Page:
Barris also claims that the advent of multiple cable channels in the 1980s and early 1990s (in cities, towns and rural areas near the border of the United States where people could receive programming from both countries) presented another challenge to the staff of Front Page Challenge and contributed to its demise.[9] Prior to the 1980s when there were no 24-hour news channels competing with Front Page Challenge, each round of the game began with silent black-and-white newsreel footage of the news story in question while a narrator, not heard by the panellists, summarized it. Even after the segments started including colour videotape, the only voice heard introducing the topical issue and the challenger was the voice of the narrator of Front Page Challenge.

Producers continued to use the same off-screen narrator,[10] which made the Front Page Challenge footage less appealing to young people than the multiple sound bites featured by CBC Newsworld,[11] which began 24-hour newscasts throughout Canada on 31 July 1989. CBC Newsworld offered sound bite interviews with people who had witnessed events or were knowledgeable about them. Young viewers using remote controls stuck with the multiple sound bites and ignored the Front Page Challenge narrator's summaries of the news stories, according to the book by Alex Barris published in 1999.[12] As the pace of 1980s news quickened, even before the launch of CBC Newsworld, Fred Davis, Betty Kennedy and Pierre Berton obviously remained mentally sharp enough to follow all of it, but they had not witnessed 99 percent of the events about which they were so curious. Young viewers in the 1980s were accustomed to listening to people who had witnessed current events or had made them happen.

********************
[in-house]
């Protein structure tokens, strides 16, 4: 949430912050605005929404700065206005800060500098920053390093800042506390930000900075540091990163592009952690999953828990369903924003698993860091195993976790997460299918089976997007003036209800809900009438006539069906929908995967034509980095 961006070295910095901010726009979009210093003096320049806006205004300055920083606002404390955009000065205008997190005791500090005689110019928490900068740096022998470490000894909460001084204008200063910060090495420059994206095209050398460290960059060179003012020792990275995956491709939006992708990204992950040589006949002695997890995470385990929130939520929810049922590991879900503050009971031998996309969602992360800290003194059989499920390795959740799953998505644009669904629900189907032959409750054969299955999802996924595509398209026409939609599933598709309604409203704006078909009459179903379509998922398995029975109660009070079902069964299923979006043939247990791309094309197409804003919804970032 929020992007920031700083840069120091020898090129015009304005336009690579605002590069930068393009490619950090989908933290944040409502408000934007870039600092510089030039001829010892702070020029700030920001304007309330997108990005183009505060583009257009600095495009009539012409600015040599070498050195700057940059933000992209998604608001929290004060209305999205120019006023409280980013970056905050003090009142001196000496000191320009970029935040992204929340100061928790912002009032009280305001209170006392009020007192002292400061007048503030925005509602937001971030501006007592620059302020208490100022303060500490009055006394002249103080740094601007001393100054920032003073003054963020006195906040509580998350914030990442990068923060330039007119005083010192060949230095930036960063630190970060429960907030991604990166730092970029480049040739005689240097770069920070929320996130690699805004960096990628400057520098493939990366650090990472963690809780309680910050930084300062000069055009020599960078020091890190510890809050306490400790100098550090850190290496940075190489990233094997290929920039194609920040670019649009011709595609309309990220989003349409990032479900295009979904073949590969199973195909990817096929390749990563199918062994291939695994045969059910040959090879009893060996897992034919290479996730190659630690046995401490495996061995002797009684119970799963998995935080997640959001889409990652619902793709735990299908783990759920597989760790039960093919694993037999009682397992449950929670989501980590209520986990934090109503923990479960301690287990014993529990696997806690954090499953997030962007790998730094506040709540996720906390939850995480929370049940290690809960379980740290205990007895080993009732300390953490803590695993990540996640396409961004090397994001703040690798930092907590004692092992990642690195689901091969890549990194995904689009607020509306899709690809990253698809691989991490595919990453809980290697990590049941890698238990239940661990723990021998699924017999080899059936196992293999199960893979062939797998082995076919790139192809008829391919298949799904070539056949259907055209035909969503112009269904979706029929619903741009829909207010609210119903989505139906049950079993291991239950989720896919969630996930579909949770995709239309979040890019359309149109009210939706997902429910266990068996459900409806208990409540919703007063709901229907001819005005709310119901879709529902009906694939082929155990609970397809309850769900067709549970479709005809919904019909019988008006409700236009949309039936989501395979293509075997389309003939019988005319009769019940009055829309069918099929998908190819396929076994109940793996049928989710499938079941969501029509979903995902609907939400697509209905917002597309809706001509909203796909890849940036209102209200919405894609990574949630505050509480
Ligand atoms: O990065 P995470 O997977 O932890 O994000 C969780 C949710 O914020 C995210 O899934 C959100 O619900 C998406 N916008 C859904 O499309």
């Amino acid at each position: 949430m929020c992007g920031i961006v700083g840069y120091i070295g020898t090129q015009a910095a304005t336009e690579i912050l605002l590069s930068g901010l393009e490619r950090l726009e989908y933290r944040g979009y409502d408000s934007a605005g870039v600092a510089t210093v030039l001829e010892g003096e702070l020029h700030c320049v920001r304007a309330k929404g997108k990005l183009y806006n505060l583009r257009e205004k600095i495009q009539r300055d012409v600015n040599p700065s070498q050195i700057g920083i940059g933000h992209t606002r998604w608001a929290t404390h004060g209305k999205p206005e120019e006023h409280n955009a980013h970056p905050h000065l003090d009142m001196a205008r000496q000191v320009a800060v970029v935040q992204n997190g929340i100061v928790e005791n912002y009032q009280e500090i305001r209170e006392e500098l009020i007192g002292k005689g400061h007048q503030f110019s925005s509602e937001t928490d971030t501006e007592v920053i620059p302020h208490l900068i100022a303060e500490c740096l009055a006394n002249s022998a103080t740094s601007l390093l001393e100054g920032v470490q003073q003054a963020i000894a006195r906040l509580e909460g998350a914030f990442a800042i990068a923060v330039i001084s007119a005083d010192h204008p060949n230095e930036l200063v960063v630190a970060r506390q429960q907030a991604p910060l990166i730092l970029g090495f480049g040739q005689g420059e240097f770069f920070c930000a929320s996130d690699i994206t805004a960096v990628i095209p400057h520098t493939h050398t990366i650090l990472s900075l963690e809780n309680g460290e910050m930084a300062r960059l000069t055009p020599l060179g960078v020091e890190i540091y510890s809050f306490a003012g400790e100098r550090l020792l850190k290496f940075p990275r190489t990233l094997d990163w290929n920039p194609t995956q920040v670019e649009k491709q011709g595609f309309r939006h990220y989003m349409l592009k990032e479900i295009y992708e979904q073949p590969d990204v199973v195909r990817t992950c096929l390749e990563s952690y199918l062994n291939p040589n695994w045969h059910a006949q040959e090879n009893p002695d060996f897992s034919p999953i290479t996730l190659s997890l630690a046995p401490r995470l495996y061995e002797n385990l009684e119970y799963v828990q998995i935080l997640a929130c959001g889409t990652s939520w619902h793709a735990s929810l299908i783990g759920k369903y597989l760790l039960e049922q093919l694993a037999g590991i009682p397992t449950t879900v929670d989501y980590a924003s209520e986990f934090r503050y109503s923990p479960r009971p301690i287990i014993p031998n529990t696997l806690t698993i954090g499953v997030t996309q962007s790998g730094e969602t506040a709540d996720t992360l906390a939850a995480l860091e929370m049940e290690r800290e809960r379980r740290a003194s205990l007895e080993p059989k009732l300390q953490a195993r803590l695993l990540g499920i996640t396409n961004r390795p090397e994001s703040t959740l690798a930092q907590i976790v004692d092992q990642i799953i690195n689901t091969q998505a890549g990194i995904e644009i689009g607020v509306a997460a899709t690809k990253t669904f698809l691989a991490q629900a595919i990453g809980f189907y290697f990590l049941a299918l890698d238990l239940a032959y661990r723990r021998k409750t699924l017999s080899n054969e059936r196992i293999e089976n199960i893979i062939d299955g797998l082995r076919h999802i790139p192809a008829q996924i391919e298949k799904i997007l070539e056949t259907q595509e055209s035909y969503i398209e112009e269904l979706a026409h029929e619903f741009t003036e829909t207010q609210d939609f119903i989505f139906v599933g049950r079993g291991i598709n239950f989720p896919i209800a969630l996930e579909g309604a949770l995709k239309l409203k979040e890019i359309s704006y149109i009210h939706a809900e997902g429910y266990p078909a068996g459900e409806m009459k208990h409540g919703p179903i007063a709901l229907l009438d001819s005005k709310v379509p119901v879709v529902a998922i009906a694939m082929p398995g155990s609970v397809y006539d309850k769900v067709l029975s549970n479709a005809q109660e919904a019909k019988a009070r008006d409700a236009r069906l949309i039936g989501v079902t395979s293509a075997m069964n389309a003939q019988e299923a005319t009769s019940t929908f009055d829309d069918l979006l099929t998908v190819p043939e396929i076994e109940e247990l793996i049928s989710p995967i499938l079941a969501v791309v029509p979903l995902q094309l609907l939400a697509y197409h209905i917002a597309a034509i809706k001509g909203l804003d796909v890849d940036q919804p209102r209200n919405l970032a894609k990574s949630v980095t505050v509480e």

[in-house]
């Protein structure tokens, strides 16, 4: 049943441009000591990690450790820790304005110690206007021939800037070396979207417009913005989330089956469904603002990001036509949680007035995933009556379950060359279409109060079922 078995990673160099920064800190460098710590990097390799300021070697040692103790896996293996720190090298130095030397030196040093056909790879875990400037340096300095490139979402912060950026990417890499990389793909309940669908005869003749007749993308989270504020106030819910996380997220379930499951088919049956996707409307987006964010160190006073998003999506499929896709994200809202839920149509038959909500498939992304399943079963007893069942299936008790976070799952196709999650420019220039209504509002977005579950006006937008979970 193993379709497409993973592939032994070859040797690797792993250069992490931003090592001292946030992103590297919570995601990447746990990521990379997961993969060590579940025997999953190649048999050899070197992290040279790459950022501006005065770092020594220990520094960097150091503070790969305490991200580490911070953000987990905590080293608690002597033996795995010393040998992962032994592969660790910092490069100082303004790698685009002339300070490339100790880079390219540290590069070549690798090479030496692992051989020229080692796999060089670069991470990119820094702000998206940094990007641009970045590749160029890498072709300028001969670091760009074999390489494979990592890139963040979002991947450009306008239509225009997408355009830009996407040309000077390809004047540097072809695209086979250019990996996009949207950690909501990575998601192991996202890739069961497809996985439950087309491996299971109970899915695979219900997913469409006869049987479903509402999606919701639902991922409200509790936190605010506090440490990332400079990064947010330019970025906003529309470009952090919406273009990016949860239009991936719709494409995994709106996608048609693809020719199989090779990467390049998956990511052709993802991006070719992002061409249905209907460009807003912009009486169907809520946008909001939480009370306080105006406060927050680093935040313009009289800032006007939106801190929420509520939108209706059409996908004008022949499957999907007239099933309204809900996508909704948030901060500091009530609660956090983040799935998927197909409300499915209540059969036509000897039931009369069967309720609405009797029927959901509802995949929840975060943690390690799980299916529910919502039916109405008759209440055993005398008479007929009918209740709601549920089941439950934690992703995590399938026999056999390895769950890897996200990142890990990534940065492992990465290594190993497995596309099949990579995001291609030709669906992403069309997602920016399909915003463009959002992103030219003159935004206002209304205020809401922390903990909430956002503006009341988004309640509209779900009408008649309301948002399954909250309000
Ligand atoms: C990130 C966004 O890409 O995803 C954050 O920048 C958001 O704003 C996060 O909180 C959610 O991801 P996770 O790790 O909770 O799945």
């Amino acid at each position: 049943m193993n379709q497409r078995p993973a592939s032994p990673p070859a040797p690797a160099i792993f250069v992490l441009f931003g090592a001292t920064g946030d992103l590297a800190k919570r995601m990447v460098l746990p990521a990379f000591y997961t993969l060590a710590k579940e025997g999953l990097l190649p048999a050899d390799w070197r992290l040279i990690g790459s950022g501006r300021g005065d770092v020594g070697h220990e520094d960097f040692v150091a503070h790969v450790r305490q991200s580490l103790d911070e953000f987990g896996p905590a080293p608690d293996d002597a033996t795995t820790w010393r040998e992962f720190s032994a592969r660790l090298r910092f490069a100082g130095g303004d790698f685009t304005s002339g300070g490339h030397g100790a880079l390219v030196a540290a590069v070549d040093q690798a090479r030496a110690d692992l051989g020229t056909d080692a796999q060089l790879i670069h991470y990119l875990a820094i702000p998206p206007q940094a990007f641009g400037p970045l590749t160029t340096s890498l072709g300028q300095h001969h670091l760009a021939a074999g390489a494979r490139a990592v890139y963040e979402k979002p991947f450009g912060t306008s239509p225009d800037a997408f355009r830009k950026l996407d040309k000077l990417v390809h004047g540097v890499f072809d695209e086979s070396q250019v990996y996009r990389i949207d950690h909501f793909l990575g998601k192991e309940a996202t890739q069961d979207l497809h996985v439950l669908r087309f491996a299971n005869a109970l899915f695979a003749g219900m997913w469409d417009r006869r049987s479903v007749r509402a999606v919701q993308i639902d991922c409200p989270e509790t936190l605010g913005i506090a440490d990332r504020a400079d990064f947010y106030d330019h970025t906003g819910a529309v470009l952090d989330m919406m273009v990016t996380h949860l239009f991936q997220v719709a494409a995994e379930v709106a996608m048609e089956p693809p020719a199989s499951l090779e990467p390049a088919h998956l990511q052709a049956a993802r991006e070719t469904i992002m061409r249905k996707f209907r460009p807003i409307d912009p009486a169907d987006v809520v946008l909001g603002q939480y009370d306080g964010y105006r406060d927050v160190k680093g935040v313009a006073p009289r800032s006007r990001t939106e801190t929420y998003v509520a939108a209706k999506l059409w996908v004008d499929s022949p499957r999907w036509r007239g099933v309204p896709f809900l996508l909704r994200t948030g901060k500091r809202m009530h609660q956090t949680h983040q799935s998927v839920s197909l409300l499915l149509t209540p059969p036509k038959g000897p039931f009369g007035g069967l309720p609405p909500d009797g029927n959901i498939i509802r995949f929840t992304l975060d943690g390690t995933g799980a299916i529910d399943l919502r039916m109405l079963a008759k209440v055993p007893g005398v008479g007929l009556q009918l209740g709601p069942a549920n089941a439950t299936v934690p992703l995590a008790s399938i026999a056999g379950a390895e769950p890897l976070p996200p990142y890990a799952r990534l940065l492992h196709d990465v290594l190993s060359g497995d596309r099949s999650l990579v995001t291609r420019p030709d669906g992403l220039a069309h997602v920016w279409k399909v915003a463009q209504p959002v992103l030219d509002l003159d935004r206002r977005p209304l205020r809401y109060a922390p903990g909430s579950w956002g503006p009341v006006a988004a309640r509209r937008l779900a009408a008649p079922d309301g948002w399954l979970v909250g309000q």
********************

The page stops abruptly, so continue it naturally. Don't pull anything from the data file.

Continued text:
When Front Page Challenge ceased production in 1995, it was the longest continually running non-news program in Canadian television history.[13] Among the contestants on the final show was then-emerging country music superstar Shania Twain.

Episode status[edit]

Reruns of the program were broadcast by Canadian cable channel History Television (now simply called History) in the late 1990s. At least a few of the episodes from the 1950s and 1960s were not saved.[citation needed] In his second book about the program, Alex Barris tells an anecdote about what guest panellist Bennett Cerf said to challenger Jesse Owens about Adolf Hitler during a 1958 episode.[14] The CBC archive has a clip that lasts less than one minute in which Cerf and Owens have this exchange, but the rest of the episode does not survive.[citation needed]